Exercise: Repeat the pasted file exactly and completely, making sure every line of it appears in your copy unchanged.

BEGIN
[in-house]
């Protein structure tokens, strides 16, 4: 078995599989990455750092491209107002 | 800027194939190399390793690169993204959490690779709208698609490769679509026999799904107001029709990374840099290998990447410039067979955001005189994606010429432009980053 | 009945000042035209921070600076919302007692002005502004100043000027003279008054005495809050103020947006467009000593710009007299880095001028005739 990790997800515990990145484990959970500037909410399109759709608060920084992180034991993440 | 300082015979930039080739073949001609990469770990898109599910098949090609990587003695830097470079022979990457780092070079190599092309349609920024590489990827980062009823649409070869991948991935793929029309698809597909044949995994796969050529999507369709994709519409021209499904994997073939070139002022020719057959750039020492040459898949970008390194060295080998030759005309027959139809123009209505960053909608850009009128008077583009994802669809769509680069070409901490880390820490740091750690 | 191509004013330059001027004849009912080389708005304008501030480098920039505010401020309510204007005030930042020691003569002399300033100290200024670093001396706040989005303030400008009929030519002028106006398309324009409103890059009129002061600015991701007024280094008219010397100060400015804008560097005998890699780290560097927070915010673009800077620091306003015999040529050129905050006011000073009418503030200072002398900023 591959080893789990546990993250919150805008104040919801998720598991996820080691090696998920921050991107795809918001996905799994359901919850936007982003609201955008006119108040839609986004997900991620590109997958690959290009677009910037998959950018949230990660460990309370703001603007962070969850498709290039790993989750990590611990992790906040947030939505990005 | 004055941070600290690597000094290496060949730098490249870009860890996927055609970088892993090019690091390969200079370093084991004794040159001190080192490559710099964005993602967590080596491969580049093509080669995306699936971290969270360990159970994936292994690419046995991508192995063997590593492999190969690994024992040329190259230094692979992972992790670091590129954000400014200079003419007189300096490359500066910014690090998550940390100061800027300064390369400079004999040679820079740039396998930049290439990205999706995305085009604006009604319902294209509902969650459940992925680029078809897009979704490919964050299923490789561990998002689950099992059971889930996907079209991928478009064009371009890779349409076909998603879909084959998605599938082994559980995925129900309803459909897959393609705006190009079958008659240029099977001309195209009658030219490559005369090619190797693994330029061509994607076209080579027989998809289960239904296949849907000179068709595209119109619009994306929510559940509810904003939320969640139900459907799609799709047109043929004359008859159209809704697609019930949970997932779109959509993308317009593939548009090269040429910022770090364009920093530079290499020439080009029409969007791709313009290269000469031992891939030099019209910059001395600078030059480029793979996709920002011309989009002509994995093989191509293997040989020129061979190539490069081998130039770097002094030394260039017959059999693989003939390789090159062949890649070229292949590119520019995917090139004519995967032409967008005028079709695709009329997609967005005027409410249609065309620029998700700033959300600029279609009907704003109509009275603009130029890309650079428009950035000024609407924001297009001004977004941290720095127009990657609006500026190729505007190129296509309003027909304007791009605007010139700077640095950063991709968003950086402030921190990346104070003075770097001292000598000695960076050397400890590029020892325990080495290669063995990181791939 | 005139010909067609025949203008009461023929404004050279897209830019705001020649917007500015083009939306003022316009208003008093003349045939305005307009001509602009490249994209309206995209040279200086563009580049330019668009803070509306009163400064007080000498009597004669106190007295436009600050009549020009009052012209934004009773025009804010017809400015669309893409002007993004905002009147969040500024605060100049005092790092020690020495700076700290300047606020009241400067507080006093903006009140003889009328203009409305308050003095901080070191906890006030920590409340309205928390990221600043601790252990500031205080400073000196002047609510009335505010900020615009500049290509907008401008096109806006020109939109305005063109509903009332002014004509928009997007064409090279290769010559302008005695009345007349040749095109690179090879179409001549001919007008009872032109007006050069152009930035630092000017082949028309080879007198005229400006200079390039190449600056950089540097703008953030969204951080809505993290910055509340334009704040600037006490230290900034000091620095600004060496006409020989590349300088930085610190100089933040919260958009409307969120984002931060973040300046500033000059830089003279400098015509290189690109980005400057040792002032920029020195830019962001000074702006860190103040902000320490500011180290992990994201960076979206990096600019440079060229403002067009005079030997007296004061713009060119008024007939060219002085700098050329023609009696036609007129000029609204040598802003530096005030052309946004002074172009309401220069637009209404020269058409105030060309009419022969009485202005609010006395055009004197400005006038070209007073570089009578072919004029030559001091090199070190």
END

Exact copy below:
[in-house]
């Protein structure tokens, strides 16, 4: 078995599989990455750092491209107002 | 800027194939190399390793690169993204959490690779709208698609490769679509026999799904107001029709990374840099290998990447410039067979955001005189994606010429432009980053 | 009945000042035209921070600076919302007692002005502004100043000027003279008054005495809050103020947006467009000593710009007299880095001028005739 990790997800515990990145484990959970500037909410399109759709608060920084992180034991993440 | 300082015979930039080739073949001609990469770990898109599910098949090609990587003695830097470079022979990457780092070079190599092309349609920024590489990827980062009823649409070869991948991935793929029309698809597909044949995994796969050529999507369709994709519409021209499904994997073939070139002022020719057959750039020492040459898949970008390194060295080998030759005309027959139809123009209505960053909608850009009128008077583009994802669809769509680069070409901490880390820490740091750690 | 191509004013330059001027004849009912080389708005304008501030480098920039505010401020309510204007005030930042020691003569002399300033100290200024670093001396706040989005303030400008009929030519002028106006398309324009409103890059009129002061600015991701007024280094008219010397100060400015804008560097005998890699780290560097927070915010673009800077620091306003015999040529050129905050006011000073009418503030200072002398900023 591959080893789990546990993250919150805008104040919801998720598991996820080691090696998920921050991107795809918001996905799994359901919850936007982003609201955008006119108040839609986004997900991620590109997958690959290009677009910037998959950018949230990660460990309370703001603007962070969850498709290039790993989750990590611990992790906040947030939505990005 | 004055941070600290690597000094290496060949730098490249870009860890996927055609970088892993090019690091390969200079370093084991004794040159001190080192490559710099964005993602967590080596491969580049093509080669995306699936971290969270360990159970994936292994690419046995991508192995063997590593492999190969690994024992040329190259230094692979992972992790670091590129954000400014200079003419007189300096490359500066910014690090998550940390100061800027300064390369400079004999040679820079740039396998930049290439990205999706995305085009604006009604319902294209509902969650459940992925680029078809897009979704490919964050299923490789561990998002689950099992059971889930996907079209991928478009064009371009890779349409076909998603879909084959998605599938082994559980995925129900309803459909897959393609705006190009079958008659240029099977001309195209009658030219490559005369090619190797693994330029061509994607076209080579027989998809289960239904296949849907000179068709595209119109619009994306929510559940509810904003939320969640139900459907799609799709047109043929004359008859159209809704697609019930949970997932779109959509993308317009593939548009090269040429910022770090364009920093530079290499020439080009029409969007791709313009290269000469031992891939030099019209910059001395600078030059480029793979996709920002011309989009002509994995093989191509293997040989020129061979190539490069081998130039770097002094030394260039017959059999693989003939390789090159062949890649070229292949590119520019995917090139004519995967032409967008005028079709695709009329997609967005005027409410249609065309620029998700700033959300600029279609009907704003109509009275603009130029890309650079428009950035000024609407924001297009001004977004941290720095127009990657609006500026190729505007190129296509309003027909304007791009605007010139700077640095950063991709968003950086402030921190990346104070003075770097001292000598000695960076050397400890590029020892325990080495290669063995990181791939 | 005139010909067609025949203008009461023929404004050279897209830019705001020649917007500015083009939306003022316009208003008093003349045939305005307009001509602009490249994209309206995209040279200086563009580049330019668009803070509306009163400064007080000498009597004669106190007295436009600050009549020009009052012209934004009773025009804010017809400015669309893409002007993004905002009147969040500024605060100049005092790092020690020495700076700290300047606020009241400067507080006093903006009140003889009328203009409305308050003095901080070191906890006030920590409340309205928390990221600043601790252990500031205080400073000196002047609510009335505010900020615009500049290509907008401008096109806006020109939109305005063109509903009332002014004509928009997007064409090279290769010559302008005695009345007349040749095109690179090879179409001549001919007008009872032109007006050069152009930035630092000017082949028309080879007198005229400006200079390039190449600056950089540097703008953030969204951080809505993290910055509340334009704040600037006490230290900034000091620095600004060496006409020989590349300088930085610190100089933040919260958009409307969120984002931060973040300046500033000059830089003279400098015509290189690109980005400057040792002032920029020195830019962001000074702006860190103040902000320490500011180290992990994201960076979206990096600019440079060229403002067009005079030997007296004061713009060119008024007939060219002085700098050329023609009696036609007129000029609204040598802003530096005030052309946004002074172009309401220069637009209404020269058409105030060309009419022969009485202005609010006395055009004197400005006038070209007073570089009578072919004029030559001091090199070190």